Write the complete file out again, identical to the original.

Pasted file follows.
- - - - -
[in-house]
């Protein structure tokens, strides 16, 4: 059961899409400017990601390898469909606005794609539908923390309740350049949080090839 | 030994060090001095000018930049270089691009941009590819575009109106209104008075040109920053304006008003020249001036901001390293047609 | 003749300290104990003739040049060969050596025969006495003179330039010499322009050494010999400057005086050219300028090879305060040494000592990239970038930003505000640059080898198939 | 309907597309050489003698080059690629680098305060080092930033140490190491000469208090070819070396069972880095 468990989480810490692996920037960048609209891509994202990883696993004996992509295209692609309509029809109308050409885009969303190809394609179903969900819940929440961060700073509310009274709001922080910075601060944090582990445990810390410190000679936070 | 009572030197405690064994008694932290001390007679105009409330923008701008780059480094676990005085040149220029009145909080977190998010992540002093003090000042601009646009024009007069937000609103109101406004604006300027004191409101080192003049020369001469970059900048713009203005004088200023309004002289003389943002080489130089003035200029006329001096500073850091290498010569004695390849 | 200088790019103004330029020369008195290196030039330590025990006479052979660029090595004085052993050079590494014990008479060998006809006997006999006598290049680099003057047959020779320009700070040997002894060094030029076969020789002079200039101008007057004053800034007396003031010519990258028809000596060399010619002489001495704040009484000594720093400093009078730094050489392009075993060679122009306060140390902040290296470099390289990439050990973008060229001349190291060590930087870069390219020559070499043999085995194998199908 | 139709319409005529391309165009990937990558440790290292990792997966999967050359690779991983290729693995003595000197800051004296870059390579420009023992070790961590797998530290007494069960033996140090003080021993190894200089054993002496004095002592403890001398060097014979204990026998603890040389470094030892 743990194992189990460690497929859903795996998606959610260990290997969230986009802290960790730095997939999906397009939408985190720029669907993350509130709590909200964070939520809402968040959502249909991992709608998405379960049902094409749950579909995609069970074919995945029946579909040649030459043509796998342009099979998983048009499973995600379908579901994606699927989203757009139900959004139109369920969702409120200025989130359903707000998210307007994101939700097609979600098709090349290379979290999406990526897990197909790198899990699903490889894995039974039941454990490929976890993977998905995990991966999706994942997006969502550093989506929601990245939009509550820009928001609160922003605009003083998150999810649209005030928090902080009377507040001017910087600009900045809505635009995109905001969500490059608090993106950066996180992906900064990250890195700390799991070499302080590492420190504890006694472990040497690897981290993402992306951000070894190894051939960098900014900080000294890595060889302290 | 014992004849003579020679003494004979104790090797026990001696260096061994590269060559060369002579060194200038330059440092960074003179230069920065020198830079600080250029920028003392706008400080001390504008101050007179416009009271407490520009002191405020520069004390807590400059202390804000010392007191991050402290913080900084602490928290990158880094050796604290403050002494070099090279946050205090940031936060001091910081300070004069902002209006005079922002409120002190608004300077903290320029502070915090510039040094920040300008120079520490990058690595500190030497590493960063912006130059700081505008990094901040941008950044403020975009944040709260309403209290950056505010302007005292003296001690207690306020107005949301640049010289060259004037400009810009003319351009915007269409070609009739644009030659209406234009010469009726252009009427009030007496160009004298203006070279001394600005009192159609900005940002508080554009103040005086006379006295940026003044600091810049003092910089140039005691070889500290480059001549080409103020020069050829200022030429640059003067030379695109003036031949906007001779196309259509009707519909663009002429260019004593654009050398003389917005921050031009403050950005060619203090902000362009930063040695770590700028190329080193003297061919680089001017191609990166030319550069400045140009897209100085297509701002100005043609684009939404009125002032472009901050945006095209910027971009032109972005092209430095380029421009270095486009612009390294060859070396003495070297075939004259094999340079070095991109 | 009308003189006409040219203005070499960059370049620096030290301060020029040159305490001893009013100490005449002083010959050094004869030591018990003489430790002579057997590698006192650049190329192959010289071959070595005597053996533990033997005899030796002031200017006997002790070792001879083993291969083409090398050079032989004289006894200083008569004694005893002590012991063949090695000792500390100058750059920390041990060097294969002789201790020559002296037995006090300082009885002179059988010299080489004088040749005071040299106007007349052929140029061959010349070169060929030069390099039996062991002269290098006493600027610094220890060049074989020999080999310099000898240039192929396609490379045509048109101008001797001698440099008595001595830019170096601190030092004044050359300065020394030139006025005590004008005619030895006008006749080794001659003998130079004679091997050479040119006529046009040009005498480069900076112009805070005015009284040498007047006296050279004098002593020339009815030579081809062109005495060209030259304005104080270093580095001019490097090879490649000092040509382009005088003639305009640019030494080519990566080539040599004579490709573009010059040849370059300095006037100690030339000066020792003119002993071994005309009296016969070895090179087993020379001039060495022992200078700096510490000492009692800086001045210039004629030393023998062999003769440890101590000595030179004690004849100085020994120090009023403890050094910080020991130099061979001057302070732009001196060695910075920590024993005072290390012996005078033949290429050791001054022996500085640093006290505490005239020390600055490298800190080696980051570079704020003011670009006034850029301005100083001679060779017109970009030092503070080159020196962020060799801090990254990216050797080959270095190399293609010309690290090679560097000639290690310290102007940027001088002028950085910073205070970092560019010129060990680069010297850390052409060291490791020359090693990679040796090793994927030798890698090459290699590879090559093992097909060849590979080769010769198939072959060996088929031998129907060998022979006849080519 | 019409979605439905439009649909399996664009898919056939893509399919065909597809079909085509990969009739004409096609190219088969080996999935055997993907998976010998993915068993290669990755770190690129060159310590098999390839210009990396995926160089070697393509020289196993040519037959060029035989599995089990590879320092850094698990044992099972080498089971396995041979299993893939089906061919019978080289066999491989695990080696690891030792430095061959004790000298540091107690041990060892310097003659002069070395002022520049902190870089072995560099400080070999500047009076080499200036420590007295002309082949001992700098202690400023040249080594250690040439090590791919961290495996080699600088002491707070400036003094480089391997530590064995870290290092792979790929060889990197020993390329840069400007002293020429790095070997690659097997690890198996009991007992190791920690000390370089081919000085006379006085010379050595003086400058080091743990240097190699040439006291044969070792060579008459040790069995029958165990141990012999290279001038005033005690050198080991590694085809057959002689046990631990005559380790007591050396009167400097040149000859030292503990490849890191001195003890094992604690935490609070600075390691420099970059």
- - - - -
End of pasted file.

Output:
[in-house]
């Protein structure tokens, strides 16, 4: 059961899409400017990601390898469909606005794609539908923390309740350049949080090839 | 030994060090001095000018930049270089691009941009590819575009109106209104008075040109920053304006008003020249001036901001390293047609 | 003749300290104990003739040049060969050596025969006495003179330039010499322009050494010999400057005086050219300028090879305060040494000592990239970038930003505000640059080898198939 | 309907597309050489003698080059690629680098305060080092930033140490190491000469208090070819070396069972880095 468990989480810490692996920037960048609209891509994202990883696993004996992509295209692609309509029809109308050409885009969303190809394609179903969900819940929440961060700073509310009274709001922080910075601060944090582990445990810390410190000679936070 | 009572030197405690064994008694932290001390007679105009409330923008701008780059480094676990005085040149220029009145909080977190998010992540002093003090000042601009646009024009007069937000609103109101406004604006300027004191409101080192003049020369001469970059900048713009203005004088200023309004002289003389943002080489130089003035200029006329001096500073850091290498010569004695390849 | 200088790019103004330029020369008195290196030039330590025990006479052979660029090595004085052993050079590494014990008479060998006809006997006999006598290049680099003057047959020779320009700070040997002894060094030029076969020789002079200039101008007057004053800034007396003031010519990258028809000596060399010619002489001495704040009484000594720093400093009078730094050489392009075993060679122009306060140390902040290296470099390289990439050990973008060229001349190291060590930087870069390219020559070499043999085995194998199908 | 139709319409005529391309165009990937990558440790290292990792997966999967050359690779991983290729693995003595000197800051004296870059390579420009023992070790961590797998530290007494069960033996140090003080021993190894200089054993002496004095002592403890001398060097014979204990026998603890040389470094030892 743990194992189990460690497929859903795996998606959610260990290997969230986009802290960790730095997939999906397009939408985190720029669907993350509130709590909200964070939520809402968040959502249909991992709608998405379960049902094409749950579909995609069970074919995945029946579909040649030459043509796998342009099979998983048009499973995600379908579901994606699927989203757009139900959004139109369920969702409120200025989130359903707000998210307007994101939700097609979600098709090349290379979290999406990526897990197909790198899990699903490889894995039974039941454990490929976890993977998905995990991966999706994942997006969502550093989506929601990245939009509550820009928001609160922003605009003083998150999810649209005030928090902080009377507040001017910087600009900045809505635009995109905001969500490059608090993106950066996180992906900064990250890195700390799991070499302080590492420190504890006694472990040497690897981290993402992306951000070894190894051939960098900014900080000294890595060889302290 | 014992004849003579020679003494004979104790090797026990001696260096061994590269060559060369002579060194200038330059440092960074003179230069920065020198830079600080250029920028003392706008400080001390504008101050007179416009009271407490520009002191405020520069004390807590400059202390804000010392007191991050402290913080900084602490928290990158880094050796604290403050002494070099090279946050205090940031936060001091910081300070004069902002209006005079922002409120002190608004300077903290320029502070915090510039040094920040300008120079520490990058690595500190030497590493960063912006130059700081505008990094901040941008950044403020975009944040709260309403209290950056505010302007005292003296001690207690306020107005949301640049010289060259004037400009810009003319351009915007269409070609009739644009030659209406234009010469009726252009009427009030007496160009004298203006070279001394600005009192159609900005940002508080554009103040005086006379006295940026003044600091810049003092910089140039005691070889500290480059001549080409103020020069050829200022030429640059003067030379695109003036031949906007001779196309259509009707519909663009002429260019004593654009050398003389917005921050031009403050950005060619203090902000362009930063040695770590700028190329080193003297061919680089001017191609990166030319550069400045140009897209100085297509701002100005043609684009939404009125002032472009901050945006095209910027971009032109972005092209430095380029421009270095486009612009390294060859070396003495070297075939004259094999340079070095991109 | 009308003189006409040219203005070499960059370049620096030290301060020029040159305490001893009013100490005449002083010959050094004869030591018990003489430790002579057997590698006192650049190329192959010289071959070595005597053996533990033997005899030796002031200017006997002790070792001879083993291969083409090398050079032989004289006894200083008569004694005893002590012991063949090695000792500390100058750059920390041990060097294969002789201790020559002296037995006090300082009885002179059988010299080489004088040749005071040299106007007349052929140029061959010349070169060929030069390099039996062991002269290098006493600027610094220890060049074989020999080999310099000898240039192929396609490379045509048109101008001797001698440099008595001595830019170096601190030092004044050359300065020394030139006025005590004008005619030895006008006749080794001659003998130079004679091997050479040119006529046009040009005498480069900076112009805070005015009284040498007047006296050279004098002593020339009815030579081809062109005495060209030259304005104080270093580095001019490097090879490649000092040509382009005088003639305009640019030494080519990566080539040599004579490709573009010059040849370059300095006037100690030339000066020792003119002993071994005309009296016969070895090179087993020379001039060495022992200078700096510490000492009692800086001045210039004629030393023998062999003769440890101590000595030179004690004849100085020994120090009023403890050094910080020991130099061979001057302070732009001196060695910075920590024993005072290390012996005078033949290429050791001054022996500085640093006290505490005239020390600055490298800190080696980051570079704020003011670009006034850029301005100083001679060779017109970009030092503070080159020196962020060799801090990254990216050797080959270095190399293609010309690290090679560097000639290690310290102007940027001088002028950085910073205070970092560019010129060990680069010297850390052409060291490791020359090693990679040796090793994927030798890698090459290699590879090559093992097909060849590979080769010769198939072959060996088929031998129907060998022979006849080519 | 019409979605439905439009649909399996664009898919056939893509399919065909597809079909085509990969009739004409096609190219088969080996999935055997993907998976010998993915068993290669990755770190690129060159310590098999390839210009990396995926160089070697393509020289196993040519037959060029035989599995089990590879320092850094698990044992099972080498089971396995041979299993893939089906061919019978080289066999491989695990080696690891030792430095061959004790000298540091107690041990060892310097003659002069070395002022520049902190870089072995560099400080070999500047009076080499200036420590007295002309082949001992700098202690400023040249080594250690040439090590791919961290495996080699600088002491707070400036003094480089391997530590064995870290290092792979790929060889990197020993390329840069400007002293020429790095070997690659097997690890198996009991007992190791920690000390370089081919000085006379006085010379050595003086400058080091743990240097190699040439006291044969070792060579008459040790069995029958165990141990012999290279001038005033005690050198080991590694085809057959002689046990631990005559380790007591050396009167400097040149000859030292503990490849890191001195003890094992604690935490609070600075390691420099970059």